The first phase, spanning three weeks when the university was closed (February 22 to March 14), was characterized by initial reaction to the emergency situation followed by an intense period of recovery and redesign of online learning spaces and approaches prior to the recommencement of teaching. This phase was particularly stressful for staff as they juggled personal priorities such as locating family, colleagues, and students; providing food, support, and accommodation; working in emergency centers and suburbs needing practical help; and simultaneously turning their attention to how they might resume teaching in a disrupted scenario.
The biggest challenge during this phase was communication, and fortunately the university's technical infrastructure was not damaged. However, staff (and students) were variously affected by the damage to the city's infrastructure, with some having no power and/or telephone and Internet services. Many had left laptops in unsafe buildings, and those with services and computers found themselves sharing with partners, children, and extended family who were also unexpectedly working from home.
The September earthquake had taught the importance of referring staff and students to the official UC website for key communications, and had revealed that online social networks played an important role in relaying information. Accordingly, updates were published at least daily on the official UC website, a dedicated UC Facebook site provided a hub of interaction (Dabner, 2011), and program coordinators began posting news items (and automatic e-mails) to students via the LMS. While it was impossible to know how many students were missing vital information, the feedback confirmed that, rather than there being a lack of communication, some students were at times overwhelmed with the number of LMS and e-mail messages.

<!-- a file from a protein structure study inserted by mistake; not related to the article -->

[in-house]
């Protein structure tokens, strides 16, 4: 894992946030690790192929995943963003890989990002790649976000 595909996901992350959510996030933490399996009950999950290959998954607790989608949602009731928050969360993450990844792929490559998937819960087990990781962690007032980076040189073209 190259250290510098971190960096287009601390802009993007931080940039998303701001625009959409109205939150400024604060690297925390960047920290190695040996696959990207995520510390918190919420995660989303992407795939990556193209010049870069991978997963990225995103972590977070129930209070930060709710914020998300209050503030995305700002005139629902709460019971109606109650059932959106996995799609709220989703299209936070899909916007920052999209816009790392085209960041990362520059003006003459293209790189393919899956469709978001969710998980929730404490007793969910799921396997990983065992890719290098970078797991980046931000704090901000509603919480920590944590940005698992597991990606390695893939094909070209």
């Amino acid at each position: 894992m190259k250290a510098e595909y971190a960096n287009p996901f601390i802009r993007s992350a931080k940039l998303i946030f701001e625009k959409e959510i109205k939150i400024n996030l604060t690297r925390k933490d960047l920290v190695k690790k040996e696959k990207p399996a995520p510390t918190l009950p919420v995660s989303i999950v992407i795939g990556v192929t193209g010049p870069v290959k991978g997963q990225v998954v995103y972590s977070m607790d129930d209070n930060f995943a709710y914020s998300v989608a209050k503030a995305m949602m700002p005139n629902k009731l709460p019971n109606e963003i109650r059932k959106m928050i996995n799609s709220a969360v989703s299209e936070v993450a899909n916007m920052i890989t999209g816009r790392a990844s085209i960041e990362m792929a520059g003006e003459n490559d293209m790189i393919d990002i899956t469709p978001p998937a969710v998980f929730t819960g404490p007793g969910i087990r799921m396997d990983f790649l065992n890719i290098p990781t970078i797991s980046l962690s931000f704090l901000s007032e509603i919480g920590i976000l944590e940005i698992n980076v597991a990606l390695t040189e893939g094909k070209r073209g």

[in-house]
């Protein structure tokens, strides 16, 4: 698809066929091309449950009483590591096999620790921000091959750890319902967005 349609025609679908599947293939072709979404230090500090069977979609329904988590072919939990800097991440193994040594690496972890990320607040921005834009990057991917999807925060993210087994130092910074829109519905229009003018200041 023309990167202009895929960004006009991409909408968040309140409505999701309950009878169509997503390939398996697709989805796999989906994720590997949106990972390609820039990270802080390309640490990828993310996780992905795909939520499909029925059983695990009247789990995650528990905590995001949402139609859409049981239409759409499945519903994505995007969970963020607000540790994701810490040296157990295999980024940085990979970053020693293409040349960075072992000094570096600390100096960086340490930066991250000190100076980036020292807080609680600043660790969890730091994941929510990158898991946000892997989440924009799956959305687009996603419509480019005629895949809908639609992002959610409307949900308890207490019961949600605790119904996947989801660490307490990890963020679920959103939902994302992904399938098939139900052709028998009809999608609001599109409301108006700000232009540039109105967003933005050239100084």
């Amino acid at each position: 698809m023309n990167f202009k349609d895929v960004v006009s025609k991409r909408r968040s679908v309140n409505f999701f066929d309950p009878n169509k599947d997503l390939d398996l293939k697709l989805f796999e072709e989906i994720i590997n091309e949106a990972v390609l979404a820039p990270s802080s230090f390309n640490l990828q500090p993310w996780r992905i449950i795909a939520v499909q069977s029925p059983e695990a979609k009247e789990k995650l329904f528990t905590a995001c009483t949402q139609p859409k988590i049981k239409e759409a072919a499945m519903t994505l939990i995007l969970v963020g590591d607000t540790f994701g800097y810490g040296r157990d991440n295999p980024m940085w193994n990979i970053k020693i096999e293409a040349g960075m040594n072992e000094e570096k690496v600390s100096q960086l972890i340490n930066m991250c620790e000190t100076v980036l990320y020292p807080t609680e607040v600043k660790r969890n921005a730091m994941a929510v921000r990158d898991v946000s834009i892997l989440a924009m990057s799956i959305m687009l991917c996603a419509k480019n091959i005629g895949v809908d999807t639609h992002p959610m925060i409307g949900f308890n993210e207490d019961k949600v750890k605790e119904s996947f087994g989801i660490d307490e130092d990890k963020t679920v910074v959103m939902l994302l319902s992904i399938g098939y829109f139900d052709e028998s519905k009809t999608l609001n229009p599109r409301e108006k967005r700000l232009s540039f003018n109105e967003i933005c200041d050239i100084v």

The academic priority during this phase was responding to the urgent need to redesign courses to ensure some form of teaching could begin as soon as possible. Detailed redesign examples are described by Buckley and Gilmore (2011) and by Mackey et al. (2011a, 2011b). The key factors that impacted upon this activity included:
- the timing of the disruption (very few lecturers had met their classes for the first time, and there had been no time to establish relationships);
- the fact that the whereabouts and capacity of students were unknown (with a realistic assumption that many were emotionally and physically affected);
- the limited capacity for on-campus teaching (many buildings would be unavailable for several months, and some indefinitely);
- the inability of staff to access physical teaching resources in offices and classrooms;
- the reduction of the duration of the first semester to one that was shorter than planned, with teaching and assessment needing to be adjusted accordingly;
- the need to cater for diverse groups including on-campus students, regional campus students in Nelson and Rotorua (who were not directly affected by the earthquakes and who were ready for a normal study program), and students studying by distance (but who had been on campus for orientation when the earthquake occurred);
- the lack of preparation of first-year students for online study (LMS and ICT orientation sessions were due to begin within minutes of the earthquake);